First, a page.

There are approximately 3,072 things that can go wrong during a live performance on a concert stage.
Prior to showtime, though, there can be even more.
If all goes as it should, audience members never think about all the groundwork laid by some unknown entity well in advance. Making sure the show goes on, and stays on, requires folks with traditionally well-shouldered heads, quick minds and the ability to remain calm in all situations, as well as a high comfort level with current technology. Drew Dedo, Harbor Entertainment’s founder and front-line responsibility-taker, fits this description to a T—the T that spells “trouble,” the fickle foe he makes it his personal task to keep at bay.
Seated outdoors at a folding table a couple hundred feet from a full-production concert stage facing West Main Street in Savannah, Tenn.—the site of country star Darryl Worley’s 15th annual Tennessee River Run fundraising event, held this past weekend—Dedo explains that one of two essential generators had failed late the previous night. Its replacement had arrived mere minutes earlier, less than two hours from the concert’s kickoff time. Also, because West Main doubles as a federal highway passing through the city, road closures weren’t as simple as getting a local official to sign off on setting up a few barricades. So, no equipment could be loaded into the concert area until the road was closed at 9 p.m. the previous night: the eve of the show. It’s all in a day’s . . . er, night’s, work.
Three tractor trailers and a 26-foot box truck, carrying a stage, audio and lighting gear and the stage set for headlining act Randy Houser, had to be unloaded and their contents assembled. All told, the job took five hours and some change, with as many as 30 traveling crew members joining Harbor’s 10-person team, all coordinated by Dedo. The setup was completed just twelve hours before the day’s opening act—the first of nine—would hit the stage, just before 2:30 p.m.
Dedo’s team began initial planning for the event last spring and visited Savannah in August to scope out the site itself. “We plan the labor, design the layout, the stage, how we want it to sit, and bring in the appropriate vendors and team to make it happen,” says Dedo. Even so, he says the backstage area underwent a half-dozen additional layout modifications once the team arrived. “You just kind of adapt, and pick it up and move, and try to keep communication open,” Dedo says, summarizing a cardinal rule behind planning the sometimes unplannable.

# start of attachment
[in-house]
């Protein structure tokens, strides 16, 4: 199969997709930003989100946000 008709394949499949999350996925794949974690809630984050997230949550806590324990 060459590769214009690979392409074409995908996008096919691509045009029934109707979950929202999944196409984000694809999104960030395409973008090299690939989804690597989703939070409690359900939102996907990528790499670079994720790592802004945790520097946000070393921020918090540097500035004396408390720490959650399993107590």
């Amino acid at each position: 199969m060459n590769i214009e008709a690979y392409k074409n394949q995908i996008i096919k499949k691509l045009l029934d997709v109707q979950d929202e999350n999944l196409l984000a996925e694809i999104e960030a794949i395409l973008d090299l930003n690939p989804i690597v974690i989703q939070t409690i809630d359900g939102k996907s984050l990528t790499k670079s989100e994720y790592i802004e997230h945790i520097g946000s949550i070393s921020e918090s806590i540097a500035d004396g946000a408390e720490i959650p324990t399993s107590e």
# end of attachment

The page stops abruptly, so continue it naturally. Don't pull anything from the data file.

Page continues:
Contagiously relaxed while fielding pre-concert requests, phone calls and walkie-talkie transmissions, Dedo says Harbor Entertainment’s 10-year history began as a matter of savvy practicality. “I was a drummer in a band in Gainesville, Florida, and I started [Harbor Entertainment] as the production company of the band, to do the advance work,” he says, referring to a process in which details of an act’s technical and other requirements are relayed to the organization and venue responsible for hosting a performance. “‘Cause nobody wanted to talk to the drummer, but they will talk to a production manager.” In 2007, after beginning to build his reputation as an event producer, he moved to Nashville, hoping “to play [music] and to produce somebody’s tour. I thought you could wear both hats.” When practicality again reared its head, Dedo made one hat out of his two complementary interests. “It’s still a way for me to be connected with music,” he says. “It’s a passion of mine to make these shows happen, and to produce them.”
He has nothing but praise for the community involvement behind the Tennessee River Run, from the battery of essential law enforcement professionals and the fire chief (who personally brought in the generators) to local restaurants who donated food. He also cites Darryl Worley’s generosity in putting on the event, which “does a ton for the [local] people.” Dedo’s own contribution to the fundraiser is his acute awareness of the need to show appreciation to the featured artists by giving them a quality experience. It’s a long-range perspective, in line with Harbor’s habit of establishing lasting client relationships.
“Surprises are never fun, and it’s not really a good way to make friends,” he begins. “We want [artists and their teams] to know that if they see our name attached to something, that they know it’s going to be taken care of. You want them to come back,” Dedo emphasizes, “and these kinds of events can’t happen unless these artists come back year after year. So it’s important.”
Dedo’s business partner and creative director, Kasey Lowry, joined Harbor full-time about three years ago. Her specialty is design, which has resulted in more corporate-event work for the pair’s full-service event production, design, planning and management company. “[We’re] meshing our skills together,” Lowry says of the collaboration, which, along the way, also meshed the two of them: their wedding will take place early next year. For the Savannah event, a less typical one (but one well suited to her partner’s music-production background), she’s donned a service-oriented cap. “With shows like this, if you’re willing to kind of do whatever, that’s usually helpful,” Lowry says. “If it’s carry a case of soda, or direct traffic, make sure a cable’s run in the right place. . . . It’s just making sure people get what they need. The crew knows what people need. We’re just here to facilitate.”
With showtime fast approaching and all systems go, Dedo is in his element, anticipating the rush of the event he’s spent weeks preparing for. “It’s fun,” he says, “to stand on the stage and watch a concert . . . to be backstage and get to be part of the energy that comes off of it. But once we get [an act] to the stage, and that intro happens, and their foot hits the stage . . . you’ve gotten them there—that time is theirs. You just hope you’ve done everything you can to make sure their show can be great.”